The general public may not always understand or may be confused about Do Not Resuscitate (DNR) orders and their ramifications. The first and most important thing to know and understand is that a DNR is a legal medical order that must be signed by a physician or other authorized health care professional. It then serves to inform all health care providers to withhold Cardiopulmonary Resuscitation (CPR) or any other life-saving procedures on someone whose heart stops beating or who stops breathing.
DNR orders came into being years after CPR was developed when patient autonomy was being promoted. It was intended to give more health care choices to the individual. It was also meant to prevent CPR from being performed on a person when it was determined to be harmful or at the very least determined it would provide no benefit. For example, let’s say a person is very near death from cancer. In that case it would be reasonable to have a signed DNR in order to allow that individual to die more naturally without aggressive, possibly harmful, intervention like CPR. On the other hand say a healthy person has a signed DNR, gets hit by a car and rendered unconscious and unable to breathe. No measures may be given by health care personnel that might save his or her life. Since no one has a crystal ball to see into the future, rejecting medical care by having a DNR order when you’re healthy and not near death could actually put your life in danger.
How might it happen that choosing to have a DNR order in your medical record could ultimately cost you your life? Let’s suppose you have signed a POLST (Physician Orders for Life Sustaining Treatment) document. This is also a legally binding medical order intended to follow you wherever you may be so that medical personnel will know your health care wishes. Signing a POLST is generally recommended for end of life medical care choices, but in reality can be downloaded from the Internet, signed and authorized at any time of life. On the form there are boxes to check to indicate the type of care wanted or not wanted. The first box (A) says Do Not Attempt Resuscitation/DNR. If you have this box checked, you will NOT be given CPR in an emergency– no matter your age or state of health at the time.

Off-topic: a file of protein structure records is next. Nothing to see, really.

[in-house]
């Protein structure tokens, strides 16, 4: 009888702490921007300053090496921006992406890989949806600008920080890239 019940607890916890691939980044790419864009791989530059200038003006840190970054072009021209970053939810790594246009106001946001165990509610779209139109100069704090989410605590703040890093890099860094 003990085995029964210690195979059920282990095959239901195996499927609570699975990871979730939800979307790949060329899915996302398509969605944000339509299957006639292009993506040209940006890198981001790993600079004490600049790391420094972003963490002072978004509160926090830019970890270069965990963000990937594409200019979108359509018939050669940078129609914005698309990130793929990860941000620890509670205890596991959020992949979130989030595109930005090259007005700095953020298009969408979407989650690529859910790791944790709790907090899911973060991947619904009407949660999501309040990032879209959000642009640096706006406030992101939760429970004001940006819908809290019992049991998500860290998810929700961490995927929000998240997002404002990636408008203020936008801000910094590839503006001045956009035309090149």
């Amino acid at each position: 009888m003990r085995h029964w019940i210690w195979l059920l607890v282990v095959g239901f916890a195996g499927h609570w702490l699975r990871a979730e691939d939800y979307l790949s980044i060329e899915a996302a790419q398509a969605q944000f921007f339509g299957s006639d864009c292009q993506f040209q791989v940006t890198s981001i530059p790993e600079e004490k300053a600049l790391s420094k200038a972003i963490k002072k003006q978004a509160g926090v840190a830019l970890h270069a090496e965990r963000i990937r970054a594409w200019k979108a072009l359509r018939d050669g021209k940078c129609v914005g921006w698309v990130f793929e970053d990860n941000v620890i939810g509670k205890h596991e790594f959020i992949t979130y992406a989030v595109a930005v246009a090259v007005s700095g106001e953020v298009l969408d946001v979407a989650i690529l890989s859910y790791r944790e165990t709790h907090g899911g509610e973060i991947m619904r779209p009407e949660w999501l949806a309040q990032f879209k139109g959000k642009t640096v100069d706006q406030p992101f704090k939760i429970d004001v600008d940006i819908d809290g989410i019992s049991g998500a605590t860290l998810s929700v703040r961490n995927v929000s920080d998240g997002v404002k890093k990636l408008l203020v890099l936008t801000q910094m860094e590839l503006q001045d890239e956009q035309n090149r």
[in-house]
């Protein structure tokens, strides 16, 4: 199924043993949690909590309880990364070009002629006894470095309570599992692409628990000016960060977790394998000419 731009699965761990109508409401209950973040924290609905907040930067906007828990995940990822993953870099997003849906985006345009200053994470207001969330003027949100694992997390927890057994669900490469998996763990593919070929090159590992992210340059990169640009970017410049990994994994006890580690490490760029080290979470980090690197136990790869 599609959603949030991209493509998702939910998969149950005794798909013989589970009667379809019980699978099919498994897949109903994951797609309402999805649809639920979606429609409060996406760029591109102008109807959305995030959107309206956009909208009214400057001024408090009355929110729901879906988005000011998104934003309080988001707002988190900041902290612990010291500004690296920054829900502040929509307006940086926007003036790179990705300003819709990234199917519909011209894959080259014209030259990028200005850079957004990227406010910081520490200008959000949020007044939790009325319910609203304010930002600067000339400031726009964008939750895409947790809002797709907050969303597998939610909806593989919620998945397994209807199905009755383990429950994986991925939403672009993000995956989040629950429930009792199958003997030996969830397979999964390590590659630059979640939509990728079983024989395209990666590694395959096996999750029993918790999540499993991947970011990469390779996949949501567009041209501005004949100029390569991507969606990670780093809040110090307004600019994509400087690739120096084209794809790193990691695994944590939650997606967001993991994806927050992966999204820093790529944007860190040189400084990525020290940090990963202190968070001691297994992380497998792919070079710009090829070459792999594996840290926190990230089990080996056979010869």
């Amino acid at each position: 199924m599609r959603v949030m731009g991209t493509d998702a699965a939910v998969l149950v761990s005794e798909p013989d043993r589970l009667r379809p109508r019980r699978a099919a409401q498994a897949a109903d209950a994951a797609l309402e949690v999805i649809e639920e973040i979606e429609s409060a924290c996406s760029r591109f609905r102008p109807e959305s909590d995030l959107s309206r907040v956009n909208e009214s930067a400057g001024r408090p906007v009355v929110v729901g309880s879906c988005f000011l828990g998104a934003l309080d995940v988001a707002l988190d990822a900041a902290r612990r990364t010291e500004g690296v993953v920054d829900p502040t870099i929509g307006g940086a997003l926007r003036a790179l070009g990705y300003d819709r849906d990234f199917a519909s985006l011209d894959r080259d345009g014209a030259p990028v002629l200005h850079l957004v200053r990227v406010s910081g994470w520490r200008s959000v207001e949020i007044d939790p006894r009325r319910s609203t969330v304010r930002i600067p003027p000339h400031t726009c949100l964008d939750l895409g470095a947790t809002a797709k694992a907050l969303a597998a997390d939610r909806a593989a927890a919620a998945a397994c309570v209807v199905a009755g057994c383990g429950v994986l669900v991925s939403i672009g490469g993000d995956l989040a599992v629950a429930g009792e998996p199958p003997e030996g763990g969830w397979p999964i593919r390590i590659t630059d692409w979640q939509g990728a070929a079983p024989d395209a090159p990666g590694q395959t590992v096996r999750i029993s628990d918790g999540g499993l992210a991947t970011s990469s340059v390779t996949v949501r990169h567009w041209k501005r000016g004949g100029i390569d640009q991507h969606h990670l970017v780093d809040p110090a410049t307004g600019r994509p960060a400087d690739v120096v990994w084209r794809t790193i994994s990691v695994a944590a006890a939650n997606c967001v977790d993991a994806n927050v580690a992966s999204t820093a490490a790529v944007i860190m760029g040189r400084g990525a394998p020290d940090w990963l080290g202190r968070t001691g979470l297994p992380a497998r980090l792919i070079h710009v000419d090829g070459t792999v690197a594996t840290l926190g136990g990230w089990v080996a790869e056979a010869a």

As another example, you are about to go into the hospital for a surgical procedure. It would not be uncommon for you to be asked whether you’d like to have a DNR order in place. Before you agree, it might be helpful to know of a study done that examined post-surgery results of patients who signed a DNR before surgery. Whatever type of procedure was to be done, or your health status before surgery, it was found that those who had a DNR order fared worse than those without one. Those patients with a DNR were also more likely to suffer serious complications and have longer hospital stays. These complications might be explained by saying that someone with a DNR order is probably sicker to begin with. “They start out sicker, that’s true,” says one of the researchers of the study, Sanziana Roman, MD, associate professor of surgery at Yale University. “But if we take that into account and take it out of the equation, we still found the DNR on its own was an independent risk factor for death.” The study also raised the question of whether having a DNR might change the way patients are treated. “If I were a patient, I might worry from this study that having a DNR on my chart might lead to less aggressive treatment,” said Clarence Braddock, MD, MPH professor of medicine and associate dean of medical education at Stanford School of Medicine.1 In fairness, it should be mentioned that there are physicians who take exception to that study. There are others who believe a DNR should be suspended during surgery.